Ukraine in crisis: The EU's co-responsibility The EU purports to be part of the solution in Ukraine. Particularly, the EU continues to claim that the proposed Association Agreement will contribute to solving the economic problems of the country. EU Commissioner for Enlargement, Štefan Füle, even raised the possibility of eventually offering an EU membership to Ukraine. There are, however, strong indications that the EU approach creates more problems than it solves. >>> more
An alternative post-2015 development strategy (II) We commit ourselves to reduce the part of those suffering from hunger by half till 2015, our Heads of State and Government proclaimed in 2000 when they adopted objective no. 1 of the MDGs. At that time, there were some 850 million people suffering from that scourge. A 2012 United Nations report (A/67/257) recognizes that some 900 million people are still suffering from hunger. It adds that hunger and malnutrition remain the most critical global challenges. This shows that the international community is heading towards a flagrant and scandalous failure. >>> more
Development and social policy in South Asia South Asia is home to about 22% of the global population; about one third of the population is extremely poor, accounting for about 45% of the global poor living on less than the infamous US$1.25 per day. 70% of the South Asia population lives on less than US$2 per day. With Gini coefficients hovering around 0.35, poverty while omnipresent is less unequal than in many countries of Africa and Latin America. >>> more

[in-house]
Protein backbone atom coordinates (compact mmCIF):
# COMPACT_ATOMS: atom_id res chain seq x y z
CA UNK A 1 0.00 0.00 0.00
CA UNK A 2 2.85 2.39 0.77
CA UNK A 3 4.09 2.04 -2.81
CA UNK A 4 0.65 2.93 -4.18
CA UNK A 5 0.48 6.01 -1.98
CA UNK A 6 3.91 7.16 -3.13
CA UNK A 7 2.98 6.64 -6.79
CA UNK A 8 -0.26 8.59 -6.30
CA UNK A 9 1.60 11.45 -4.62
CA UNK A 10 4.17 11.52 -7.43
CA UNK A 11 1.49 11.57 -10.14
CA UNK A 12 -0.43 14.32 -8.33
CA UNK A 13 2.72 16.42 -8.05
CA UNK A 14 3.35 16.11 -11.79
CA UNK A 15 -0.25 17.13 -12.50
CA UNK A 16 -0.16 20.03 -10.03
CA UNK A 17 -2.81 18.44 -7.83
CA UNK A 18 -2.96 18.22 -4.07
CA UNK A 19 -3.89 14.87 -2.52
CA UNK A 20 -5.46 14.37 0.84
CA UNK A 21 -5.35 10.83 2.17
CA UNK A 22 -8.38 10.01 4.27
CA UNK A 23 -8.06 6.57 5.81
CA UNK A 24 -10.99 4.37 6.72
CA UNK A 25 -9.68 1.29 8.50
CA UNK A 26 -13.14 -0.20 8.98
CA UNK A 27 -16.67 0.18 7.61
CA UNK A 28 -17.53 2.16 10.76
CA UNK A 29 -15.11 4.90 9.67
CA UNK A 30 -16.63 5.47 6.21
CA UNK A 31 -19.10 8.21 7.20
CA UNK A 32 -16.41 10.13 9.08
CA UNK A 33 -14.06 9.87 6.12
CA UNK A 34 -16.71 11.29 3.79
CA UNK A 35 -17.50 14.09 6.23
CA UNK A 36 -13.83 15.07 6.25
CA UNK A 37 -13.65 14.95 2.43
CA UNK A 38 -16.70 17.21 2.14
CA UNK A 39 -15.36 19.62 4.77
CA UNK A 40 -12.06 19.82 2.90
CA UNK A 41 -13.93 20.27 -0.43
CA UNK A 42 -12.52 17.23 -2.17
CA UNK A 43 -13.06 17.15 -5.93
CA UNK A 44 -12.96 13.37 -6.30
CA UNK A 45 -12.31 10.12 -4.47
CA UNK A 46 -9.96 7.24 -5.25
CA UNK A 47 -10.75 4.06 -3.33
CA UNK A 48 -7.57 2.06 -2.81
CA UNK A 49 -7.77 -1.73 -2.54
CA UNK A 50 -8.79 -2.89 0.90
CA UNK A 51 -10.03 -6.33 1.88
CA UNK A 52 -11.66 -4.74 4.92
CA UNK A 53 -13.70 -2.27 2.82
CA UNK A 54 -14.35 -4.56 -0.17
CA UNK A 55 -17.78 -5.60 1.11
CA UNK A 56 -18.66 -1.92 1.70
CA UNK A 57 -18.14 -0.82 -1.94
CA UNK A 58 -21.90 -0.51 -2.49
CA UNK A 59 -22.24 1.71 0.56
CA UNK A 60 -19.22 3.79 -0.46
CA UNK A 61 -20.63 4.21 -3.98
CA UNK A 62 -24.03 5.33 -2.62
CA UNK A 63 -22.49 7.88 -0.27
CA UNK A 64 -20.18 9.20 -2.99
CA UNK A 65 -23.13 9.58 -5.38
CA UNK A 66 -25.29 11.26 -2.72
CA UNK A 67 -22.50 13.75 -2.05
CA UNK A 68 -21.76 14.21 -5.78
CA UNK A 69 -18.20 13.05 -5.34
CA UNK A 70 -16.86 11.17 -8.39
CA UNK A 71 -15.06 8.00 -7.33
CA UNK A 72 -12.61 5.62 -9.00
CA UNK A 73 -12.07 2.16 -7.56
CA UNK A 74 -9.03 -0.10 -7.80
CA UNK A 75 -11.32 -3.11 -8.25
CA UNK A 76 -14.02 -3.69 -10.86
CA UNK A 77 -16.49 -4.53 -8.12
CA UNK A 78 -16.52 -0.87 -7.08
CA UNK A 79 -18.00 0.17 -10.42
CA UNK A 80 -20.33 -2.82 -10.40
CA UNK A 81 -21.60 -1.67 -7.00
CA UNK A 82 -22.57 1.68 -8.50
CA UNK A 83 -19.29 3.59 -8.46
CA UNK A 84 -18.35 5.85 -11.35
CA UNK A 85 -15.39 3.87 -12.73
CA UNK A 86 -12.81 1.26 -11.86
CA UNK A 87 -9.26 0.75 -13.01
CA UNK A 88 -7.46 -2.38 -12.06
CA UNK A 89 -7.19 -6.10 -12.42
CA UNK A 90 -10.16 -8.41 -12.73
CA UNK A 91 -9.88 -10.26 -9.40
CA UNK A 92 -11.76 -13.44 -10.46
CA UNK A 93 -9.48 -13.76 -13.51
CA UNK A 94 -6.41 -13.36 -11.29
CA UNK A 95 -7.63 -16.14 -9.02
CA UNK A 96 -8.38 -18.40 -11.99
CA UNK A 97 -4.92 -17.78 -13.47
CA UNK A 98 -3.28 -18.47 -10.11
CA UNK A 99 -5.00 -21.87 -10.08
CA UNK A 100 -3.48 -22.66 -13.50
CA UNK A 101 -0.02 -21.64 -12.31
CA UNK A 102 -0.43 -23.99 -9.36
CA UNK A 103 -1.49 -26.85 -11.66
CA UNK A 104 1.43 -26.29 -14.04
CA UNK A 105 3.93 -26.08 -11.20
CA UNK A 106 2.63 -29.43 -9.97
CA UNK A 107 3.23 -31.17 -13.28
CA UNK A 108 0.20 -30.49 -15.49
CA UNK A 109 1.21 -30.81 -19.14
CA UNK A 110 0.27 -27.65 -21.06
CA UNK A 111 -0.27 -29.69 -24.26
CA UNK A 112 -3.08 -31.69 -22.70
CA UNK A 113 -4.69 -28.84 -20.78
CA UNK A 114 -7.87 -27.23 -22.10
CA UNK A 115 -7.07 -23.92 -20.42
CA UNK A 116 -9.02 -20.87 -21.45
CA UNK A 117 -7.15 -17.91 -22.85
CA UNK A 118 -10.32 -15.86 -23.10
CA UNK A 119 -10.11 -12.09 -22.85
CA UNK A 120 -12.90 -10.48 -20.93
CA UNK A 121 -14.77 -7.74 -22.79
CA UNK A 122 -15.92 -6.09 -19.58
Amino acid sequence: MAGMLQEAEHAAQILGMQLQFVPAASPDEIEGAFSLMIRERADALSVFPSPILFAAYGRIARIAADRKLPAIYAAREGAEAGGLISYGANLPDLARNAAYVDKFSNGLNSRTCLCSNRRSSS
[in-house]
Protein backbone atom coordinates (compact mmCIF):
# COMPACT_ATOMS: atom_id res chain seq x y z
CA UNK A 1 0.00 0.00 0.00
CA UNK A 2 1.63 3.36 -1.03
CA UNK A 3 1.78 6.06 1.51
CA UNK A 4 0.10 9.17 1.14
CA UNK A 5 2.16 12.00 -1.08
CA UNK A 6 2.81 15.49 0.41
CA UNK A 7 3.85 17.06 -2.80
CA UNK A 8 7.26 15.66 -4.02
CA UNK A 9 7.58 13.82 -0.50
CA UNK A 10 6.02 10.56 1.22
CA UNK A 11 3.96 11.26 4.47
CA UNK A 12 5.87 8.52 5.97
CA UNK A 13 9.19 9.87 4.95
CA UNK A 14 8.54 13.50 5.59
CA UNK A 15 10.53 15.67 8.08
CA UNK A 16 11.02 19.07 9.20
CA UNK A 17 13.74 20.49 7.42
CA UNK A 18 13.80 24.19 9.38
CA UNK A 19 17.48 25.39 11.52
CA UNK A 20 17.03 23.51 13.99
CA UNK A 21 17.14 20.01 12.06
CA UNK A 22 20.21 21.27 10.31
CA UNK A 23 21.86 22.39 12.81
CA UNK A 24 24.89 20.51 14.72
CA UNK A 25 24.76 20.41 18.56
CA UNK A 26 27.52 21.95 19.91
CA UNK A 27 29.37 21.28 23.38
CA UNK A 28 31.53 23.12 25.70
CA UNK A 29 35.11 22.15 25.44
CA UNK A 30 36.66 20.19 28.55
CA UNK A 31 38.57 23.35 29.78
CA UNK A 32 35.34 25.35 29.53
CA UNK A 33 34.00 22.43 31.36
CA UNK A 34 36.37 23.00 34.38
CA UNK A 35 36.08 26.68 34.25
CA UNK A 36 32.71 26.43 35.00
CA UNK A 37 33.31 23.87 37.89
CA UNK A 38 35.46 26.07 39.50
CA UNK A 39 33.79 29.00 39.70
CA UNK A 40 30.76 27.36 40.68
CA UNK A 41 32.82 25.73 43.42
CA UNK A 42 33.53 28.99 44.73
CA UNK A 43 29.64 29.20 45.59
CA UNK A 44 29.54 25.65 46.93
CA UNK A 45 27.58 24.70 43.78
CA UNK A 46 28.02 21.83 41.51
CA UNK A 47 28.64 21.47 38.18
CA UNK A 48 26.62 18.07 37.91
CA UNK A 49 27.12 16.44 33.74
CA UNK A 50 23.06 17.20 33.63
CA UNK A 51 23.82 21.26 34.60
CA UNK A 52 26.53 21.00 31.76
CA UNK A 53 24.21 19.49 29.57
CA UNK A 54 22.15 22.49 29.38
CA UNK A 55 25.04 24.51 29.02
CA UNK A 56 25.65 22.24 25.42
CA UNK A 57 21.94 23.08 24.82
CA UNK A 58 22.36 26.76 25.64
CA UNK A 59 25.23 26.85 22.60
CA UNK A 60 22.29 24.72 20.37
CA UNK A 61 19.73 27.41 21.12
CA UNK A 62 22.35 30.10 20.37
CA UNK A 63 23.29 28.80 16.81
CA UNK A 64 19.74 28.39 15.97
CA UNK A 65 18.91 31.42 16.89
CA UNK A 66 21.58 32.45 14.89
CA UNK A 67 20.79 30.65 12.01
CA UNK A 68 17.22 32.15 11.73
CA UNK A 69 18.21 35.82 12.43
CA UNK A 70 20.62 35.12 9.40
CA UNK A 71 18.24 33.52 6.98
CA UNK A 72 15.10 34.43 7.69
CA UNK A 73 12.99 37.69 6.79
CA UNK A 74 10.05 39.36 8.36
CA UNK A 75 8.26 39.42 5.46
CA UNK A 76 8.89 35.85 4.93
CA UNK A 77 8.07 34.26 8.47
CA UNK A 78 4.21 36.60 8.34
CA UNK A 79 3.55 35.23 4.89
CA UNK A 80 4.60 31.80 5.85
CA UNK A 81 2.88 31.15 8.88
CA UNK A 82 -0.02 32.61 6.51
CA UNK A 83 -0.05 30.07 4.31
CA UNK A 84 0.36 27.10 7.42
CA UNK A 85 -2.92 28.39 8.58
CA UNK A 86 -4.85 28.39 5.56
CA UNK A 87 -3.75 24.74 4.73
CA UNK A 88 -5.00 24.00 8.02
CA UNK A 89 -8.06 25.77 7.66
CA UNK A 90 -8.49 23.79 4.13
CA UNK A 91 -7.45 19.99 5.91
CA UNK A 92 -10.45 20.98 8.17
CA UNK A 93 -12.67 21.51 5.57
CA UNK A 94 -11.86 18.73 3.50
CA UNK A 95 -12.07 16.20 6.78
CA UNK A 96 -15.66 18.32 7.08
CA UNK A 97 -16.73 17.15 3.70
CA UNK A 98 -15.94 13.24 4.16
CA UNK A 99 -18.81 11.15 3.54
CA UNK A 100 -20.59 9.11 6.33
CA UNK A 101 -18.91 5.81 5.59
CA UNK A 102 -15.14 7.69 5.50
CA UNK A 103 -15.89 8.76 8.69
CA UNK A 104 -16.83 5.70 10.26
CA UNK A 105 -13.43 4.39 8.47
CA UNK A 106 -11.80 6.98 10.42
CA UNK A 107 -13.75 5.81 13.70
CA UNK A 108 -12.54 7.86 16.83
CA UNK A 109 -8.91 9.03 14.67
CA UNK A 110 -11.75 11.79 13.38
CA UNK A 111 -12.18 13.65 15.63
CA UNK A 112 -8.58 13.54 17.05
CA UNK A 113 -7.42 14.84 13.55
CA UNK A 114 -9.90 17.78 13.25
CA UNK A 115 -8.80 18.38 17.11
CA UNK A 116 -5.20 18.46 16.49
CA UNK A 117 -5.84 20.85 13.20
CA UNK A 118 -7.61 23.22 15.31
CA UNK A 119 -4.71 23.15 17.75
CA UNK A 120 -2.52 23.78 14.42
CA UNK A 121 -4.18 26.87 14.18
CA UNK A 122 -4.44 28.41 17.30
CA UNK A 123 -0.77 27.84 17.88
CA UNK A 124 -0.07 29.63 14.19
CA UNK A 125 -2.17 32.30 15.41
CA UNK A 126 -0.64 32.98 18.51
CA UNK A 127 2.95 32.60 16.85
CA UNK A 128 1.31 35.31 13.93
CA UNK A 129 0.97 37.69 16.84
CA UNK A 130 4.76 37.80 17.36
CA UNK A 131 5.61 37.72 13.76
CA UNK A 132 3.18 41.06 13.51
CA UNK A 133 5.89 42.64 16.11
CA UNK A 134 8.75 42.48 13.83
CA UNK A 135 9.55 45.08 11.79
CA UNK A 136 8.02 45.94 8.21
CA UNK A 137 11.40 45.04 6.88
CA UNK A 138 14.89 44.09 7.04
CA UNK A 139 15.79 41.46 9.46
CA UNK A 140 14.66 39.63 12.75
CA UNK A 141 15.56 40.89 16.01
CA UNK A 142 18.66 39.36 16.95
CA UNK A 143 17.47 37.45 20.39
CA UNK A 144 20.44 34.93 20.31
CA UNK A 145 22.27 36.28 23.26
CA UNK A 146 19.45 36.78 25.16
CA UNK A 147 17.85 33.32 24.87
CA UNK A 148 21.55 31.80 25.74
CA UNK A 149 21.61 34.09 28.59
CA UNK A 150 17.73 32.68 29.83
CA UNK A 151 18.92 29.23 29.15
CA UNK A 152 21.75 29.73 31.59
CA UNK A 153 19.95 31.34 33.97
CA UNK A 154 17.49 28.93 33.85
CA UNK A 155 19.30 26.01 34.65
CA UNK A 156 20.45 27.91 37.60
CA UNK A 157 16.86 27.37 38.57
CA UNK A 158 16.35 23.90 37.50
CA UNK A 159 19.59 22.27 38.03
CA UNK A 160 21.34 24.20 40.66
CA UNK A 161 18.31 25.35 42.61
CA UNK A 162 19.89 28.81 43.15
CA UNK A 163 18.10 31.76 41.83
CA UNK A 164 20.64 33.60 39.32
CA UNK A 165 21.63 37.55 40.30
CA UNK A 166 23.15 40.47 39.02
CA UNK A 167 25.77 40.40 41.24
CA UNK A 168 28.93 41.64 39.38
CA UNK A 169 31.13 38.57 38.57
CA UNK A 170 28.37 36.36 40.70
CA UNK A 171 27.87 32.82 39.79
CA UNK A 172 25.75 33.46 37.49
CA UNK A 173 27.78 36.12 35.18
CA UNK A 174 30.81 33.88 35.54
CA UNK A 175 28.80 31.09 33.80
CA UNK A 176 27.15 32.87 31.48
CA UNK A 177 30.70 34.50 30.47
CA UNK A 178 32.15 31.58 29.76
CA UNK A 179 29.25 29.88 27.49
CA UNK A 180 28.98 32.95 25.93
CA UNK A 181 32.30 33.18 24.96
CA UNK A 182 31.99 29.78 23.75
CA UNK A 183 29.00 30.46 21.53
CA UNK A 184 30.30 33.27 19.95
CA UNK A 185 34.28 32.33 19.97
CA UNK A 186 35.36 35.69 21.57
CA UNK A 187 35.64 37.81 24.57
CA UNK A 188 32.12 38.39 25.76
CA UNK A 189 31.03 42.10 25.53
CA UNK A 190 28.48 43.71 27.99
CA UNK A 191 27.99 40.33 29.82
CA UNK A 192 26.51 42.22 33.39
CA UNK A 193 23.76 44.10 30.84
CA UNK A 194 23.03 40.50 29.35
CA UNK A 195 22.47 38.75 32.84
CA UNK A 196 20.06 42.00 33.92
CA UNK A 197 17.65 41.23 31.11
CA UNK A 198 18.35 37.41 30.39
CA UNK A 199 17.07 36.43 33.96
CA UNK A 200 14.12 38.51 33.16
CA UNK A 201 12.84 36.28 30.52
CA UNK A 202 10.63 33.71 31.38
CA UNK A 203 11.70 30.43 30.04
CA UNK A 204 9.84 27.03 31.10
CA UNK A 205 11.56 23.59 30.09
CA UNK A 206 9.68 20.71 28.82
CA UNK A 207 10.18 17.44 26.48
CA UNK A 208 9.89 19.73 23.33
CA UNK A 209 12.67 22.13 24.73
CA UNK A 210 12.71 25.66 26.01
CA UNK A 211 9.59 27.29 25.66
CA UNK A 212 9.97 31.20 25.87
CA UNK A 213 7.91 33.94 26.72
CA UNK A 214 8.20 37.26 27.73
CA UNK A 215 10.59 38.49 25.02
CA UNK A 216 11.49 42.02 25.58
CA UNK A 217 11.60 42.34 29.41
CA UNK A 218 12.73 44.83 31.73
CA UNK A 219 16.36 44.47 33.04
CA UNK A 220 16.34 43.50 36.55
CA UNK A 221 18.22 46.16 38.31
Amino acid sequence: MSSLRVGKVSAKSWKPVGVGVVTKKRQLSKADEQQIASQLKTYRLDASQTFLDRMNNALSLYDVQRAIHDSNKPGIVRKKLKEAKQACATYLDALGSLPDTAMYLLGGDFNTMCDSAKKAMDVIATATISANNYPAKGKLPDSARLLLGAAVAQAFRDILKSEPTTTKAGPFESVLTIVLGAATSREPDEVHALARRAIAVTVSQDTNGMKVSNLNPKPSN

At first glance, everyday life seems not to have changed in Istanbul. The streets are congested; people hurry to the ferry or the bus. For weeks, there has been no terror attack. Nevertheless, there are some visible changes. There are much more policemen in the streets. In some days, the Istiklal Caddesi, the main shopping street on the European side, seems to be under a state of siege. At every street corner, there is police van with the blue light switched on.
Recent disturbing trends in international finance have particularly problematic implications, especially for developing countries. The new United Nations report, World Economic Situation and Prospects 2017 (WESP 2017), is the only recent report of a multilateral inter-governmental organization to recognize these problems, especially as they are relevant to the financing requirements for achieving the Sustainable Development Goals (SDGs).
The Trump government signals unequivocally the end of international US hegemony. An international hegemon is able to define rules that find relatively broad acceptance internationally and plays a role in safeguarding international economic stability. The Trump government announced measures that go against the present economic rules while not proposing new ones.
The global deficit in quality jobs and deteriorating economic conditions in a number of regions threatens to undo decades of progress in poverty reduction, warns a new report by the International Labour Organization (ILO), the World Employment and Social Outlook (WESO) 2016.
Weakening of workers' rights in most regions is being aggravated by severe crackdowns on freedom of speech and assembly, according to the 2016 Global Rights Index. Restrictions on freedom of speech and assembly, including severe crackdowns in some countries, increased by 22%, with 50 out of 141 countries surveyed recording restrictions.